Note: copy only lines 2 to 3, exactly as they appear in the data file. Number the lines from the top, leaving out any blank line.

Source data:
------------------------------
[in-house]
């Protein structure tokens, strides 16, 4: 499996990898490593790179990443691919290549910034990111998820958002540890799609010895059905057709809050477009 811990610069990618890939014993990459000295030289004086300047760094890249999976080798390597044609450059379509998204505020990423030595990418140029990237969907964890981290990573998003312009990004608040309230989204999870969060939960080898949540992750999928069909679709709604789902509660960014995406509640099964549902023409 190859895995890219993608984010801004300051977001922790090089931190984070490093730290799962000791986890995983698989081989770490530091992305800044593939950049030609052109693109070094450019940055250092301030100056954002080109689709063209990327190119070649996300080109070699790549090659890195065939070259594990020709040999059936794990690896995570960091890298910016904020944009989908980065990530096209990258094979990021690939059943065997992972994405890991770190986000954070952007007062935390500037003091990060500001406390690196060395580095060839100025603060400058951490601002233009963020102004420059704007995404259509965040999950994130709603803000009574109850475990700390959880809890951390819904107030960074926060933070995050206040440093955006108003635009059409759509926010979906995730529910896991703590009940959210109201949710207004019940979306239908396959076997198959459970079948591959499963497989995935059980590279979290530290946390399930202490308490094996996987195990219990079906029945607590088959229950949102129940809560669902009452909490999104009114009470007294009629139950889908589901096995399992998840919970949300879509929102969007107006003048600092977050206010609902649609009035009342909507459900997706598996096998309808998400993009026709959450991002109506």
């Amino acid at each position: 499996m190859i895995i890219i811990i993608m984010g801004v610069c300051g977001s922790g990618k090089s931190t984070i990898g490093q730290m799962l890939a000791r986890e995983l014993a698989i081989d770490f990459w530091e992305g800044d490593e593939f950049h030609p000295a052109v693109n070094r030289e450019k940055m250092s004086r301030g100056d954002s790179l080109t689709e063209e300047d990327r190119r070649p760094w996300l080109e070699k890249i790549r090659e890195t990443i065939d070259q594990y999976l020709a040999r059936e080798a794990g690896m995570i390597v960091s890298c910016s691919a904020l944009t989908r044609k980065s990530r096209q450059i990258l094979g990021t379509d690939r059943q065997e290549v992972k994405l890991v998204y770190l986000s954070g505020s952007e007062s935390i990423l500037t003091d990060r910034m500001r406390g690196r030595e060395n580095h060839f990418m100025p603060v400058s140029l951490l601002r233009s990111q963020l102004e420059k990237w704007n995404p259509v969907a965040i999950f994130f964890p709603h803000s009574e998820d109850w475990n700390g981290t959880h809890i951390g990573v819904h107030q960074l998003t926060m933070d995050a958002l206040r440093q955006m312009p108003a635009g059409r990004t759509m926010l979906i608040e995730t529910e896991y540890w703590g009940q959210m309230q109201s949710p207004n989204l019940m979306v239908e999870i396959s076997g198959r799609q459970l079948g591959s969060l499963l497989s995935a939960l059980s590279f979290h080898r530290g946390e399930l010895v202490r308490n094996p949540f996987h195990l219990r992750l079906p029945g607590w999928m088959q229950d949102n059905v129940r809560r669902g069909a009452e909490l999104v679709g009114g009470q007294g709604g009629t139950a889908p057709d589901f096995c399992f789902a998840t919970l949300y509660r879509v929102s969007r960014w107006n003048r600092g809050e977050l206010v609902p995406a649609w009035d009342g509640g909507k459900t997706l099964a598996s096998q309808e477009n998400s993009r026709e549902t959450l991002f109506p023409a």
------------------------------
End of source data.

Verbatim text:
């Protein structure tokens, strides 16, 4: 499996990898490593790179990443691919290549910034990111998820958002540890799609010895059905057709809050477009 811990610069990618890939014993990459000295030289004086300047760094890249999976080798390597044609450059379509998204505020990423030595990418140029990237969907964890981290990573998003312009990004608040309230989204999870969060939960080898949540992750999928069909679709709604789902509660960014995406509640099964549902023409 190859895995890219993608984010801004300051977001922790090089931190984070490093730290799962000791986890995983698989081989770490530091992305800044593939950049030609052109693109070094450019940055250092301030100056954002080109689709063209990327190119070649996300080109070699790549090659890195065939070259594990020709040999059936794990690896995570960091890298910016904020944009989908980065990530096209990258094979990021690939059943065997992972994405890991770190986000954070952007007062935390500037003091990060500001406390690196060395580095060839100025603060400058951490601002233009963020102004420059704007995404259509965040999950994130709603803000009574109850475990700390959880809890951390819904107030960074926060933070995050206040440093955006108003635009059409759509926010979906995730529910896991703590009940959210109201949710207004019940979306239908396959076997198959459970079948591959499963497989995935059980590279979290530290946390399930202490308490094996996987195990219990079906029945607590088959229950949102129940809560669902009452909490999104009114009470007294009629139950889908589901096995399992998840919970949300879509929102969007107006003048600092977050206010609902649609009035009342909507459900997706598996096998309808998400993009026709959450991002109506």
């Amino acid at each position: 499996m190859i895995i890219i811990i993608m984010g801004v610069c300051g977001s922790g990618k090089s931190t984070i990898g490093q730290m799962l890939a000791r986890e995983l014993a698989i081989d770490f990459w530091e992305g800044d490593e593939f950049h030609p000295a052109v693109n070094r030289e450019k940055m250092s004086r301030g100056d954002s790179l080109t689709e063209e300047d990327r190119r070649p760094w996300l080109e070699k890249i790549r090659e890195t990443i065939d070259q594990y999976l020709a040999r059936e080798a794990g690896m995570i390597v960091s890298c910016s691919a904020l944009t989908r044609k980065s990530r096209q450059i990258l094979g990021t379509d690939r059943q065997e290549v992972k994405l890991v998204y770190l986000s954070g505020s952007e007062s935390i990423l500037t003091d990060r910034m500001r406390g690196r030595e060395n580095h060839f990418m100025p603060v400058s140029l951490l601002r233009s990111q963020l102004e420059k990237w704007n995404p259509v969907a965040i999950f994130f964890p709603h803000s009574e998820d109850w475990n700390g981290t959880h809890i951390g990573v819904h107030q960074l998003t926060m933070d995050a958002l206040r440093q955006m312009p108003a635009g059409r990004t759509m926010l979906i608040e995730t529910e896991y540890w703590g009940q959210m309230q109201s949710p207004n989204l019940m979306v239908e999870i396959s076997g198959r799609q459970l079948g591959s969060l499963l497989s995935a939960l059980s590279f979290h080898r530290g946390e399930l010895v202490r308490n094996p949540f996987h195990l219990r992750l079906p029945g607590w999928m088959q229950d949102n059905v129940r809560r669902g069909a009452e909490l999104v679709g009114g009470q007294g709604g009629t139950a889908p057709d589901f096995c399992f789902a998840t919970l949300y509660r879509v929102s969007r960014w107006n003048r600092g809050e977050l206010v609902p995406a649609w009035d009342g509640g909507k459900t997706l099964a598996s096998q309808e477009n998400s993009r026709e549902t959450l991002f109506p023409a």